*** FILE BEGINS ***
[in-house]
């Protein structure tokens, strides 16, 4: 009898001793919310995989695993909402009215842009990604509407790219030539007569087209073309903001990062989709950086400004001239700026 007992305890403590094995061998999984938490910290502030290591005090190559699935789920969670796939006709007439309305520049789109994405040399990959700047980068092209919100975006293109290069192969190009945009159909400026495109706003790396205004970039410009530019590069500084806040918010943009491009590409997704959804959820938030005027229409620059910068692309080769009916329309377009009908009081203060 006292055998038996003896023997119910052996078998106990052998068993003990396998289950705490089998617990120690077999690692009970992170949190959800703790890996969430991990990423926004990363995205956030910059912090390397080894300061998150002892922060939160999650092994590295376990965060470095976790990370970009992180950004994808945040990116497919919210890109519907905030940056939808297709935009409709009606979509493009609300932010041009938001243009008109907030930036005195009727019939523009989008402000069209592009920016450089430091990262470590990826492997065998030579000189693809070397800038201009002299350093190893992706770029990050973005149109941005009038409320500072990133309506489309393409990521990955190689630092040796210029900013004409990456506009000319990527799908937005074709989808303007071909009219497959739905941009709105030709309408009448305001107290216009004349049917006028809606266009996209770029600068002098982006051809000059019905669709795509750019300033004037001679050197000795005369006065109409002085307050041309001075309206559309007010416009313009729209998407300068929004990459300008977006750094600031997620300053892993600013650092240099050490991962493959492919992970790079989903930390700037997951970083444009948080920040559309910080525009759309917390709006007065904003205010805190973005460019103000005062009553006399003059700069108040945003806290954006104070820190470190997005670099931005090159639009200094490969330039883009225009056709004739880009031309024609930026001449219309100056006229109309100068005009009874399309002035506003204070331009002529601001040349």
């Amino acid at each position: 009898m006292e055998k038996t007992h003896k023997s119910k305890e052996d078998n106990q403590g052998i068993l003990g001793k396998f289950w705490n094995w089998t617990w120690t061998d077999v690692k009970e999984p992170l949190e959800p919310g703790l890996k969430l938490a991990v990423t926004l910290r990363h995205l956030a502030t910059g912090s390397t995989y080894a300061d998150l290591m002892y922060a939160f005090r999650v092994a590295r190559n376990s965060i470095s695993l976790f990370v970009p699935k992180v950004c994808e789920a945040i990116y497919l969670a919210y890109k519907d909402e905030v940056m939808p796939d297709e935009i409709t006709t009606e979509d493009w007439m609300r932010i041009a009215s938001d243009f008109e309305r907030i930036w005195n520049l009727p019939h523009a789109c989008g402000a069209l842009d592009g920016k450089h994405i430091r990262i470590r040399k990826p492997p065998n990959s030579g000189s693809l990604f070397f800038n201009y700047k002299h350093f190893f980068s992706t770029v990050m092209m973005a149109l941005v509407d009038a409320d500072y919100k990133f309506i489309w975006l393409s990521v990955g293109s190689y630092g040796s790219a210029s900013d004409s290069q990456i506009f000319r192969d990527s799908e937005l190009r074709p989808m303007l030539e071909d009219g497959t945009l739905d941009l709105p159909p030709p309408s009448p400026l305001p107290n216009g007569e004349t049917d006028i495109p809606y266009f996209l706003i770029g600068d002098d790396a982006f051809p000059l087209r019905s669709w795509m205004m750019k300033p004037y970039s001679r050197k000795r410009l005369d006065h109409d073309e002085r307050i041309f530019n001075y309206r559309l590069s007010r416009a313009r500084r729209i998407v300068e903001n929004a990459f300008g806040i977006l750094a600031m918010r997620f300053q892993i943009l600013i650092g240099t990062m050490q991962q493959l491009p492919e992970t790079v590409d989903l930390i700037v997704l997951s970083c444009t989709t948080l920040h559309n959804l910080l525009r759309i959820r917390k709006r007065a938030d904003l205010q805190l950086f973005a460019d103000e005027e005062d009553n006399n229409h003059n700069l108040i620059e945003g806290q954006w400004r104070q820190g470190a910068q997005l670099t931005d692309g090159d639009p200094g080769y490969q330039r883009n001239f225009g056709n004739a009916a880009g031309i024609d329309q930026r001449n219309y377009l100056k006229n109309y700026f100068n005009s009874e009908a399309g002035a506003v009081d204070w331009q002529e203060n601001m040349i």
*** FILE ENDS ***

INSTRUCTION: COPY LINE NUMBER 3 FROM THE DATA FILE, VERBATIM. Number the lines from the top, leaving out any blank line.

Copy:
């Amino acid at each position: 009898m006292e055998k038996t007992h003896k023997s119910k305890e052996d078998n106990q403590g052998i068993l003990g001793k396998f289950w705490n094995w089998t617990w120690t061998d077999v690692k009970e999984p992170l949190e959800p919310g703790l890996k969430l938490a991990v990423t926004l910290r990363h995205l956030a502030t910059g912090s390397t995989y080894a300061d998150l290591m002892y922060a939160f005090r999650v092994a590295r190559n376990s965060i470095s695993l976790f990370v970009p699935k992180v950004c994808e789920a945040i990116y497919l969670a919210y890109k519907d909402e905030v940056m939808p796939d297709e935009i409709t006709t009606e979509d493009w007439m609300r932010i041009a009215s938001d243009f008109e309305r907030i930036w005195n520049l009727p019939h523009a789109c989008g402000a069209l842009d592009g920016k450089h994405i430091r990262i470590r040399k990826p492997p065998n990959s030579g000189s693809l990604f070397f800038n201009y700047k002299h350093f190893f980068s992706t770029v990050m092209m973005a149109l941005v509407d009038a409320d500072y919100k990133f309506i489309w975006l393409s990521v990955g293109s190689y630092g040796s790219a210029s900013d004409s290069q990456i506009f000319r192969d990527s799908e937005l190009r074709p989808m303007l030539e071909d009219g497959t945009l739905d941009l709105p159909p030709p309408s009448p400026l305001p107290n216009g007569e004349t049917d006028i495109p809606y266009f996209l706003i770029g600068d002098d790396a982006f051809p000059l087209r019905s669709w795509m205004m750019k300033p004037y970039s001679r050197k000795r410009l005369d006065h109409d073309e002085r307050i041309f530019n001075y309206r559309l590069s007010r416009a313009r500084r729209i998407v300068e903001n929004a990459f300008g806040i977006l750094a600031m918010r997620f300053q892993i943009l600013i650092g240099t990062m050490q991962q493959l491009p492919e992970t790079v590409d989903l930390i700037v997704l997951s970083c444009t989709t948080l920040h559309n959804l910080l525009r759309i959820r917390k709006r007065a938030d904003l205010q805190l950086f973005a460019d103000e005027e005062d009553n006399n229409h003059n700069l108040i620059e945003g806290q954006w400004r104070q820190g470190a910068q997005l670099t931005d692309g090159d639009p200094g080769y490969q330039r883009n001239f225009g056709n004739a009916a880009g031309i024609d329309q930026r001449n219309y377009l100056k006229n109309y700026f100068n005009s009874e009908a399309g002035a506003v009081d204070w331009q002529e203060n601001m040349i």